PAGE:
Test Automation Problems (4) – Implementation Approach – Verification

Posted by Albert Gareev on Aug 12, 2009 | Categories: Problems

Parent page: Test Automation Problems


 Manual verification is complicated and informal. For test automation purposes, making it logical and specific requires time and effort of a seasoned professional. Workarounds like “picture-based” verification do not require formal logic but do not save man hours at the end due to high maintenance cost and manual validation and retest.

Having detailed and reproducible test execution and verification report, embedded from Testing Tool, might be critical. 

Problems and impact 

1)     “Picture-based” GUI regression testing (GUI Checkpoints) 

  • Taking “picture” (as a checkpoint data) of a screen visited by script and using it as expected result in the subsequent runs seemed to be a perfect solution providing verification without implementing verification. However such a verification is applicable only to a static windows (or else picture of the window should be taken at every change of its GUI), requires static data (or else consumes huge amount of time for checkpoint maintenance), and still not complete: reporting the mismatch on a window requires full manual investigation 
  • Such a verification is based on the “equal – not equal rule” only while business testing may require rules like “less then / greater then”, “within the range / outside the range”, “belongs to set”, etc.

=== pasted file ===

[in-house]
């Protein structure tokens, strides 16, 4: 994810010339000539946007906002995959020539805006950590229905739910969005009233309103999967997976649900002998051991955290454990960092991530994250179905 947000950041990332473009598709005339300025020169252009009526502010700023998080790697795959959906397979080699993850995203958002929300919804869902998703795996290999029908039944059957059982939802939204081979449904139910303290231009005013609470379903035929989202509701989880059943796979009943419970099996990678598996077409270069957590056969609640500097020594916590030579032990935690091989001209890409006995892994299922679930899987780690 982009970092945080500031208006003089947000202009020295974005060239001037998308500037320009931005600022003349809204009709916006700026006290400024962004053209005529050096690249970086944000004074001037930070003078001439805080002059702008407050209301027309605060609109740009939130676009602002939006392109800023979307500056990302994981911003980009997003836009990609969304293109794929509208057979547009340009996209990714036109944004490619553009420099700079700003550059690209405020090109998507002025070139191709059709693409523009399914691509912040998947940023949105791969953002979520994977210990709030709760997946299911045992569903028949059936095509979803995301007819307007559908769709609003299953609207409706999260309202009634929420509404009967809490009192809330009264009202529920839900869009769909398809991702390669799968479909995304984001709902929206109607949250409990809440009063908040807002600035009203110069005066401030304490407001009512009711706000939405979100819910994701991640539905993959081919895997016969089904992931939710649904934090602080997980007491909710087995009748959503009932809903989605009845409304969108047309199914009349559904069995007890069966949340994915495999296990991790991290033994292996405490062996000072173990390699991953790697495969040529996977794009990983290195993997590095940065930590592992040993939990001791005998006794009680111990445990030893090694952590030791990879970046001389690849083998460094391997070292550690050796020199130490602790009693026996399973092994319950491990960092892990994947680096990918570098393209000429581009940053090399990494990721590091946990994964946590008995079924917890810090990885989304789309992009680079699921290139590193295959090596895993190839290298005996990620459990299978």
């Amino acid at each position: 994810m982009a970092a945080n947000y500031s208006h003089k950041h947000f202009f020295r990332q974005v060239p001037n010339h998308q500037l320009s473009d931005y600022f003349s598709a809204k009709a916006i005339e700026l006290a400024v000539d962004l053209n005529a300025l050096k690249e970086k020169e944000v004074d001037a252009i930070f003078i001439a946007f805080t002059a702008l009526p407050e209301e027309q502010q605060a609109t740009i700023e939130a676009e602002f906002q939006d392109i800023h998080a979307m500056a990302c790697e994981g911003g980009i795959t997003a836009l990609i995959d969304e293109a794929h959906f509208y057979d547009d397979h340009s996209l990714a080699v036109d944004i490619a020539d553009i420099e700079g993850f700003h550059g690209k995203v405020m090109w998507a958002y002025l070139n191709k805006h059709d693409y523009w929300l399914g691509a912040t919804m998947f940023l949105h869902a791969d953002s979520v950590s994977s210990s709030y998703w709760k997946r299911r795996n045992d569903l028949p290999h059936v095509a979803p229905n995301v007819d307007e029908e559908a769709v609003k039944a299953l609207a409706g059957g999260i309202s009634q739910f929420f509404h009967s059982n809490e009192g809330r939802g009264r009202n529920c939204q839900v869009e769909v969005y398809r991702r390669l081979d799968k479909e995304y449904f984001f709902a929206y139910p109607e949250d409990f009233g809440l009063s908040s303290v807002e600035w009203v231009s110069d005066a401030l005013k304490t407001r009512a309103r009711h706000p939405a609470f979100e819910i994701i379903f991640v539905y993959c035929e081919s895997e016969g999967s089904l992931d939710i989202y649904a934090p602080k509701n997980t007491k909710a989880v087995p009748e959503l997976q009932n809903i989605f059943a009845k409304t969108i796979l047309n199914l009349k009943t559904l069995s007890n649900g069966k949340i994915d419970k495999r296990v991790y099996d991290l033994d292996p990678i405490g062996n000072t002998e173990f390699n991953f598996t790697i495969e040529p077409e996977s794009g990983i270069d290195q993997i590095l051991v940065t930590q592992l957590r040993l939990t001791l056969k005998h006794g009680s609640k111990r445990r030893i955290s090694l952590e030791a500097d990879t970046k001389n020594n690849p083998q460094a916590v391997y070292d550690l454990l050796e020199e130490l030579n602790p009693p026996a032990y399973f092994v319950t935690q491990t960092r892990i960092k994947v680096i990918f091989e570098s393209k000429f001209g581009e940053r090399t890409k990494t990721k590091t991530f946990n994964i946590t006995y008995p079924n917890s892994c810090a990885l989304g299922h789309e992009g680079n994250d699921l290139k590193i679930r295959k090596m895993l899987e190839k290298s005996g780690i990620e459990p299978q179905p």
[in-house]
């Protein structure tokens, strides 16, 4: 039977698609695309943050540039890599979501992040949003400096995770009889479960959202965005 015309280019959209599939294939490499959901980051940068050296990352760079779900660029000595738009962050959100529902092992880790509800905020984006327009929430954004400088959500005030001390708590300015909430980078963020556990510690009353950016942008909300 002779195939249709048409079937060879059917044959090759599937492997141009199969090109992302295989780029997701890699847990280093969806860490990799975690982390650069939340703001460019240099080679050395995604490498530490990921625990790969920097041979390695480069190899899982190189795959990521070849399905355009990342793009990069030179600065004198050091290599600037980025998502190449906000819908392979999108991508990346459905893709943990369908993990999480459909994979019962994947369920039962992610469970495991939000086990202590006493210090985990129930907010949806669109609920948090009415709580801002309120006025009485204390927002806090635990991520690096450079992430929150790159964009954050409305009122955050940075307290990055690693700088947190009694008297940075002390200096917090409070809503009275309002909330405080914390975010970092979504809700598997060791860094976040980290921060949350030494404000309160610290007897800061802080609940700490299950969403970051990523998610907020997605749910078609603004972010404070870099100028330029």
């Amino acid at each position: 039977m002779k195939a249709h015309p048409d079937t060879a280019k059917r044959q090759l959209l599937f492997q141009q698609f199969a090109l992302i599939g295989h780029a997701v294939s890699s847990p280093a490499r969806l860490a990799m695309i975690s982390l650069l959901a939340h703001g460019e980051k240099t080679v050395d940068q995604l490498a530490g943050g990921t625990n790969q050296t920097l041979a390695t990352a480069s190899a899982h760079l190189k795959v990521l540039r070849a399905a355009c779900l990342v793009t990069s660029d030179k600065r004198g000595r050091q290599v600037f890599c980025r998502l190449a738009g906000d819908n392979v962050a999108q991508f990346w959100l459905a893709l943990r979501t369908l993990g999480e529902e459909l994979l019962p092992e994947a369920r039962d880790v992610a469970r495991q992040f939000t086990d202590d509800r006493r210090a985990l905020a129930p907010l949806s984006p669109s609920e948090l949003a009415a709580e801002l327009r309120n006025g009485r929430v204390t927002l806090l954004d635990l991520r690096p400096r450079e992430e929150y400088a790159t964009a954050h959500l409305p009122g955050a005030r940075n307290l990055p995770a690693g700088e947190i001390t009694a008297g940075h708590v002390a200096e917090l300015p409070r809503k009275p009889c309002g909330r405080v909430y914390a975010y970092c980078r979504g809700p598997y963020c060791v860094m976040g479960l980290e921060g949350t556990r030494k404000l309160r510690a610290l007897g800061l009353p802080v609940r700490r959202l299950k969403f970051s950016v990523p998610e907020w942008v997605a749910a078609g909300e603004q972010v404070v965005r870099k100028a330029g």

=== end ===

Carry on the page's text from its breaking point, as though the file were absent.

2)     Investigation and validation 

  • The final result of the fail encountered is a defect report. So if the script just reports “something wrong” in the test case then full manual investigation is still required. The following basic automatic steps will help in manual investigation, increase reproducibility and save the time: window and object name where operation failed, actual data and test data used, verification rule applied, etc. 
  • Different fails have different impact on the test flow. Failing to find window or use mandatory input control cause test case execution to stop, and failing to use optional input control or encountering mismatch in a displayed text still allow continuing test case execution. Ability of the script programmatically distinguish those fails and make a decision based on the severity brings automatic testing to a more smart level of validation

Creative Commons Attribution-NonCommercial-NoDerivs 3.0 Unported
This work by Albert Gareev is licensed under a Creative Commons Attribution-NonCommercial-NoDerivs 3.0 Unported.